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On the Border

Sonika Gupta

By Parshotam Mehra
Oxford University Press, New Delhi, 2007, pp. 306, Rs. 675.00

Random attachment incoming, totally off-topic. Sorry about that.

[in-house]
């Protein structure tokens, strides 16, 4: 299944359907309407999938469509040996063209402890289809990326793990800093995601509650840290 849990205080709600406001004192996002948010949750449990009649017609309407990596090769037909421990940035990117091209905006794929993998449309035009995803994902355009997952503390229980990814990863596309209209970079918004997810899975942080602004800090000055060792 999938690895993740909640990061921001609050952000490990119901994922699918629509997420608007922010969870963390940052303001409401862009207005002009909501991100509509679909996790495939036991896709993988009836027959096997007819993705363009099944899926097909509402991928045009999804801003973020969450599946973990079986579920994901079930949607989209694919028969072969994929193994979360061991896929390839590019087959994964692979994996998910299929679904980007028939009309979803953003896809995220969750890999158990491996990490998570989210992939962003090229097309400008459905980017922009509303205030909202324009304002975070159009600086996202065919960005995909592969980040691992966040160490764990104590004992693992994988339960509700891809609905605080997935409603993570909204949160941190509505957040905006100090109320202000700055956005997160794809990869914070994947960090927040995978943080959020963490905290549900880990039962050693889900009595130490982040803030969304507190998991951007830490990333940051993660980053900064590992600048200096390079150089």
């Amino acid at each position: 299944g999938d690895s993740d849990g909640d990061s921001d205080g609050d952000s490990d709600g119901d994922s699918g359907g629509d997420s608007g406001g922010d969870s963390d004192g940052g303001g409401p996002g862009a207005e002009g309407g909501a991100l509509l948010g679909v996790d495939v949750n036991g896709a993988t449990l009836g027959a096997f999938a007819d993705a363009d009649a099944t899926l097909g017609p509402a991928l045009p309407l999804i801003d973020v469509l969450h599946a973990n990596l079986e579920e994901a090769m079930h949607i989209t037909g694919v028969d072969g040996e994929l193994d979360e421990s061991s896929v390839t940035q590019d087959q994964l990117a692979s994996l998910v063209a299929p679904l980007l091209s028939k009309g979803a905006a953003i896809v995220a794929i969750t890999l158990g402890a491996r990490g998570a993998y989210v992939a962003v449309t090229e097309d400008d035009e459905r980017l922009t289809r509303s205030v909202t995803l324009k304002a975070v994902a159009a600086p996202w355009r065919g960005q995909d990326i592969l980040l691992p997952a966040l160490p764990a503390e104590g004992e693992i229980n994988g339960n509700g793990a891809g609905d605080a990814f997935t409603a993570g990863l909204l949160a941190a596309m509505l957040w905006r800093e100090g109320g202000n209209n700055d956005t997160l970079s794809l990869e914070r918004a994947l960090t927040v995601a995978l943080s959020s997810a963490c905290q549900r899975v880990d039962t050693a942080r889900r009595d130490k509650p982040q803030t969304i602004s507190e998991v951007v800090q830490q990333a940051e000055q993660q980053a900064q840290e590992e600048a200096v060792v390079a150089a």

The contest over the political identity of Tibet has led to a protracted conflict between Tibet and China and India and China. The Sino-Indian border issue is intrinsically linked with the question of Tibet’s political identity. In India, scholarship on this issue has tended to focus more on the Sino-Indian dimension of the Tibet issue. This book peels back the layers of history to delve into Tibet’s strategic importance in British, Chinese and Indian thinking and their attendant implications for the Sino-Indian border dispute. The book is a collection of earlier published articles of the author on various aspects of the Sino-Indian border dispute. It is comprehensive in scope and rich in historical detail providing the reader with integrated snapshots of the historical progression of the dispute from colonial times to the recent past. The book is also timely in that current relations between India and China, while on an upward curve, continue to simmer on the border question.   The book grounds the border issue in its historical context, examines the implications of past actions on present ground realities and provides an opportunity to debate the possible solutions to the dispute. Mehra has meticulously documented the wrangling over the frontier between the Chinese, British, and the princely Indian state of Kashmir. He does this through an impressive reconstruction of official communication between high-ranking representatives of the Crown in India and Hong Kong and between Maharaja Gulab Singh of Kashmir and the British. The period covered leads up to and after the fateful Shimla Conference of 1914. The crucial Younghusband expedition also figures here. The pieces put together reveal the British attempts to counter the growing Russian influence in the region as a prime objective of the Raj in Tibet. Mehra concludes that the Dogra ruler’s claims to Kashmir’s frontiers in the Tibetan plateau were compromised by the British in favour of the Chinese to stem Russian interests in the region. It is, of course, crucial to remember here that both India and China held the view that India had inherited its Tibet policy from the British. It would then appear that the Chinese while criticizing the British policy on imperialist grounds preserved the advantages of it!   Mehra has mastery over his archival material and presents a lucid and riveting picture of political shenanigans on all sides leading upto the Shimla Conference. This includes interesting details such as ...

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